Yet the precise nature of those crimes isn’t delineated in the Regolamento or other documentation, creating what some legal experts regard as an “eye of the beholder” standard that has rendered investigators hesitant to launch cases for fear of ending in a legal morass.
The list of individuals accused of sexual abuse which incorporates elements of false mysticism is growing, including prominent cases such as Italian layman Piero Alfio Capuana, the head of a lay association in Sicily who calls himself the “Archangel.”
Canonical experts consulted by Crux have acknowledged that there is no specific norm within canon law, including its newly revised penal code, that handles crimes against the faith, including false mysticism.
However, these experts have said that while these crimes are complicated, there are still avenues for prosecution under the more generic umbrella of “abuses of power.”
Some critics of the Vatican’s response to situations such as Rupnik’s say that whatever legal lacuna may exist, the failure to act more aggressively is less about a lack of law than a lack of will.
Speaking to Crux, Spanish Father Fernando Puig, a professor of Canon Law at Rome’s Pontifical University of the Holy Cross, said crimes such as false mysticism fall within the specific competence of the DDF, and “the hope is that soon the DDF will prosecute cases, so there is a precedent.”
A recent case out of Spain could potentially aid in setting this precedent.
Last week, 82-year-old Franciscan Father Francisco Javier Garrido Goitia was convicted by the tribunal of the Apostolic Nunciature in Spain on two counts of “false mysticism and request for confession,” encompassing the abuses of power and conscience, as well as sexual abuse against nuns.
Garrido Goitia was barred from exercising ministry, including spiritual direction, and was prohibited from publishing books or articles. According to the decree, he has no right of appeal.
Beyond the specific issue of false mysticism, the Rupnik case also highlights a gap between a relatively firm and clear response by the church to the sexual abuse of minors, and a more ill-defined and uneven approach when the abuse concerns adults and “vulnerable persons.”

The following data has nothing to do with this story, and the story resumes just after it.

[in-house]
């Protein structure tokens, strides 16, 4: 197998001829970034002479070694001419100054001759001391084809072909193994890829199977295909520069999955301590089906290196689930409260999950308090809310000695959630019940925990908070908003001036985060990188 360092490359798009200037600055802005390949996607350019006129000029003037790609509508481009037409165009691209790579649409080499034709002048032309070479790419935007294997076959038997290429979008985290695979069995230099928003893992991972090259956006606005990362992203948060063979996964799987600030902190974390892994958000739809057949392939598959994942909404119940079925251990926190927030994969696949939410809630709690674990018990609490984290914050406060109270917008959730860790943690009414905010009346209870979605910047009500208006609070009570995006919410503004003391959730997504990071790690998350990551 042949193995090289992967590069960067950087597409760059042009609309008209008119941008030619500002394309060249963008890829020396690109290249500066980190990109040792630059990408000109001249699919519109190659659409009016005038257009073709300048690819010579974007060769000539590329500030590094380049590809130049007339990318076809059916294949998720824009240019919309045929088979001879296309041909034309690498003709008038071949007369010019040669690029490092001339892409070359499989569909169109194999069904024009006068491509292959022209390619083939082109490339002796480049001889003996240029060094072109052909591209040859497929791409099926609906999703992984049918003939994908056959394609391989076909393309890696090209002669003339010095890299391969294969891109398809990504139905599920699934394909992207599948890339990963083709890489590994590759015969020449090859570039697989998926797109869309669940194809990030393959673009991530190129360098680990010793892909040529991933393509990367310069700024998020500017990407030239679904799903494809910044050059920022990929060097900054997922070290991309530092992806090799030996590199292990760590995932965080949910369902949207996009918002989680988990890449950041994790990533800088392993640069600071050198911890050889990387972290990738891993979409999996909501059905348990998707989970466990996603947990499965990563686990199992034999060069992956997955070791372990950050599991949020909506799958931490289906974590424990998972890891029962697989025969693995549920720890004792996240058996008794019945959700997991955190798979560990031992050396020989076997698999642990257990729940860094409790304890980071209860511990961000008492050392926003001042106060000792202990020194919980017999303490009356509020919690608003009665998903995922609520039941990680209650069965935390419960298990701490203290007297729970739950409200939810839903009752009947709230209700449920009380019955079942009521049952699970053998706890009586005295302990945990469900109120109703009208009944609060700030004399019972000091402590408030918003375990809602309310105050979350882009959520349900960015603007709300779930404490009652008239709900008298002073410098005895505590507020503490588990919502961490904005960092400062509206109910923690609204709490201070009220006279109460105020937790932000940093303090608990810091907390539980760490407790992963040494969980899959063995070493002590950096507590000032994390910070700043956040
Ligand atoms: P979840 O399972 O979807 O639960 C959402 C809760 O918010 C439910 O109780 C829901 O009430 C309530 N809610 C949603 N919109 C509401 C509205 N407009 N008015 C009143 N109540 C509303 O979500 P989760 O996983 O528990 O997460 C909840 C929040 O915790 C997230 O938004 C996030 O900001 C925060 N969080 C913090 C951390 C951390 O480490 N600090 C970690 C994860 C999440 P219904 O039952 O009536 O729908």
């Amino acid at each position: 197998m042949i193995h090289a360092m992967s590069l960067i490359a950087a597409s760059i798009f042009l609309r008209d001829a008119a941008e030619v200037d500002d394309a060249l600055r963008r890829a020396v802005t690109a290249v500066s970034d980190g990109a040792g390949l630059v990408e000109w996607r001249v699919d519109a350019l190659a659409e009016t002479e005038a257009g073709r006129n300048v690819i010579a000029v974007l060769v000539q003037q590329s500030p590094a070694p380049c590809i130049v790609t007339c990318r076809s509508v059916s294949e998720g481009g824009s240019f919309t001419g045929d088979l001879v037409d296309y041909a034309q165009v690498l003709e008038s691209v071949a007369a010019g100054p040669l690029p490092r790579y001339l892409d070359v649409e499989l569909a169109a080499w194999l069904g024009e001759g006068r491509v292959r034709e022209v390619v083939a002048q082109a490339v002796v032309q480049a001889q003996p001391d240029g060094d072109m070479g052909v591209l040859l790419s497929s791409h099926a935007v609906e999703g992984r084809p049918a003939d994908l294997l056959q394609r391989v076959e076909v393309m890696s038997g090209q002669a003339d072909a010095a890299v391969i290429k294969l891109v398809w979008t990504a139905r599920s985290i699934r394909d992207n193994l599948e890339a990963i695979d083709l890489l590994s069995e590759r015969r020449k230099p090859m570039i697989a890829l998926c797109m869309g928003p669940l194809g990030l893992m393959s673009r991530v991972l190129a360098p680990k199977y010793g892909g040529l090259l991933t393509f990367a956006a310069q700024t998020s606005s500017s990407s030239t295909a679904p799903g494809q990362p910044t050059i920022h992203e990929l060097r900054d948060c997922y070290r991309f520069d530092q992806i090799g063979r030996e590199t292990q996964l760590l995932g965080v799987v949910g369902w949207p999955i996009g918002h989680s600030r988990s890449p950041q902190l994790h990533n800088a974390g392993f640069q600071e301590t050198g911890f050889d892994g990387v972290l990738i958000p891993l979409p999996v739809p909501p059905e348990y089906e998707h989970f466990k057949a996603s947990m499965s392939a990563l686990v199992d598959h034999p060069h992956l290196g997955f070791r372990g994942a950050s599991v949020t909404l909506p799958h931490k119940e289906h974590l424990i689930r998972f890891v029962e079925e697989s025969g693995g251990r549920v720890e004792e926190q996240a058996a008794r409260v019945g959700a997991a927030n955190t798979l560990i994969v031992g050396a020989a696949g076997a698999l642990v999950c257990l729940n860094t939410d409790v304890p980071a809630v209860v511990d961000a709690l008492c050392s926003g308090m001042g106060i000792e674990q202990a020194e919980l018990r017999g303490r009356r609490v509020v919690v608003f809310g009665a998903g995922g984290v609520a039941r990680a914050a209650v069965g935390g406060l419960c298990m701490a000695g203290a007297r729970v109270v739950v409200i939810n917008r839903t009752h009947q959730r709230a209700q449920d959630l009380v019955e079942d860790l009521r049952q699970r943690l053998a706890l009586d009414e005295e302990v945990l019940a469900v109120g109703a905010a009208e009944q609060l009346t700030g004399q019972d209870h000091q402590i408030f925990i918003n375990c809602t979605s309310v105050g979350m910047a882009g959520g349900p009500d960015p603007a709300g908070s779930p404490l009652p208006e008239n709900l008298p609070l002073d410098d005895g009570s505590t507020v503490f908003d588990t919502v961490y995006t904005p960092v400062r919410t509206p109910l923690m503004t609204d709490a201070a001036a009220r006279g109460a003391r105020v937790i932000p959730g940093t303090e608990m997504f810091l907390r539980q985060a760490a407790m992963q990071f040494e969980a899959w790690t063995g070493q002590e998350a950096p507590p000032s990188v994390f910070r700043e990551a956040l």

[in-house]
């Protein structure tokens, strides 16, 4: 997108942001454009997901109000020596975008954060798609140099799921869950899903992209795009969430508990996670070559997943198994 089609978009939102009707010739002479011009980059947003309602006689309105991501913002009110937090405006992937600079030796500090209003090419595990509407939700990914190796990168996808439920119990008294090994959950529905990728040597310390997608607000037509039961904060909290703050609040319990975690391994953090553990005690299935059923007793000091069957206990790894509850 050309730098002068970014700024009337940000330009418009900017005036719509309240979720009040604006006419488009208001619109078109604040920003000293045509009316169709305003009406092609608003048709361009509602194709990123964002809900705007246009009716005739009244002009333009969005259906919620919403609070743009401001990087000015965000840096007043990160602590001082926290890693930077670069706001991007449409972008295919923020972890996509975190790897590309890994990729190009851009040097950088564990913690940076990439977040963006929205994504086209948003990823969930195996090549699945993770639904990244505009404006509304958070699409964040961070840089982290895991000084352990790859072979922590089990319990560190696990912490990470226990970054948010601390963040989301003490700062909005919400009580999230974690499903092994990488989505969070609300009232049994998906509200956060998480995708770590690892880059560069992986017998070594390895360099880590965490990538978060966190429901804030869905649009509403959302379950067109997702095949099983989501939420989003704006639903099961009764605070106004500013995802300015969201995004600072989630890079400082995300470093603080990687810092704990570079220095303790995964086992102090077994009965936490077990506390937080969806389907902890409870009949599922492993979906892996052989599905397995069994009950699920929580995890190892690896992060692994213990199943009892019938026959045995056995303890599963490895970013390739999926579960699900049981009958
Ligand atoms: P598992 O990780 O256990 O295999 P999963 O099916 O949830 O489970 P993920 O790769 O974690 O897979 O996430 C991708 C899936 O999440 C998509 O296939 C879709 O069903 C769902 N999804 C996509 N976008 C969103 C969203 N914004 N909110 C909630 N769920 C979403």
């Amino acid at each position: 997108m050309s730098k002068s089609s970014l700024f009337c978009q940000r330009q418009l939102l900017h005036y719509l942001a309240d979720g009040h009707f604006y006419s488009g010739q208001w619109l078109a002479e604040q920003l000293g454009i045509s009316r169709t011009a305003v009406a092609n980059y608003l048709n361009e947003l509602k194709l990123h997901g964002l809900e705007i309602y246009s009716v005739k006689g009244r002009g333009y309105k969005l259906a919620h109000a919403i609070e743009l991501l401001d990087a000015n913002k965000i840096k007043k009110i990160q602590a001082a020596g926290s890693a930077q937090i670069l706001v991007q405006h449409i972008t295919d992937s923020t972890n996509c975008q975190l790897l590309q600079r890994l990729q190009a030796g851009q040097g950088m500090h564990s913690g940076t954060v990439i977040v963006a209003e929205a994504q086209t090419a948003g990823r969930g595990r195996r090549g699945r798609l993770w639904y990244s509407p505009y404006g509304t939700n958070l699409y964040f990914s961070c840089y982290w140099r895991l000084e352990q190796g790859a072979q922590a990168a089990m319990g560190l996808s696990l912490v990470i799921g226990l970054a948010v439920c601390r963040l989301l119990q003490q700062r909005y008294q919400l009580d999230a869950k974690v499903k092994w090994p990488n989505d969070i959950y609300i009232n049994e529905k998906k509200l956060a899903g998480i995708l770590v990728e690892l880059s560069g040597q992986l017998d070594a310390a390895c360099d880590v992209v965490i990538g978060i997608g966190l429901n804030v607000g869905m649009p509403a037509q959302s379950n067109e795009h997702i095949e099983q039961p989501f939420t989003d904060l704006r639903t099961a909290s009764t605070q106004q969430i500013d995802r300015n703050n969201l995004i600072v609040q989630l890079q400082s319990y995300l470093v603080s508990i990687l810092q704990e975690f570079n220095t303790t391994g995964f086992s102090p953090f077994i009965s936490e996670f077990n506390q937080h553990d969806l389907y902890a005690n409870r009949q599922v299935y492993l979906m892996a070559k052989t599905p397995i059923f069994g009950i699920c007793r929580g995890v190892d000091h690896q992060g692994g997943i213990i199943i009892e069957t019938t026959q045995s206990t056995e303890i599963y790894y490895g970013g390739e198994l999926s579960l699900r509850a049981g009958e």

According to one of Garrido Goitia’s victims, who spoke to Spanish media, “the abuse of adults is not understood and is thought to be consensual.”
While the victims in these cases are adults, the victim insisted they are nevertheless in “a vulnerable situation … manipulated in the name of God to commit abuse of power, conscience, and spiritual and sexual (abuse).”
Whatever happens with Rupnik going forward, many questions still remain, including with regard to the perceived discrepancy between the Jesuits’ investigation and the Diocese of Rome’s statement apparently absolving Rupnik and his Centro Aletti of any wrongdoing.
Officials inside both the Vatican and the Vicariate of Rome have speculated that part of the explanation may be political, citing a longstanding rift between Pope Francis and the vicar of Rome, Cardinal Angelo De Donatis, that dates back to the COVID-19 pandemic, when De Donatis ordered churches closed one day and then reopened them the next after an intervention by the pope.
An official in the vicariate, speaking on background, told Crux the Sept. 18 statement clearing Rupnik and the Centro Aletti came from De Donatis personally and was ordered to be published immediately, and that no one had been made aware of it beforehand, nor had there been an opportunity to vet the statement or its potential consequences.
Some observers say that De Donatis is a longtime supporter of Rupnik and his Centro Aletti, suggesting his objectivity may have been compromised. Similar charges have surrounded the former number two official in the Vatican’s Dicastery for Bishops, Italian Archbishop Giacomo Morandi, who was ousted from his post as secretary last year and given charge of the Diocese of Reggio Emilia-Guastalla.
As the case against Rupnik is sorted out, his precise whereabouts remain unknown. It’s believed he divides his time between Italy and Slovenia, spending time in Koper, Rome and Udine, Italy, where many sponsors of his work are located.
It remains to be seen what specific charges, if any, the DDF will opt to pursue against Rupnik – including whether the contested issue of “false mysticism” may be among them.
Follow Elise Ann Allen on X: @eliseannallen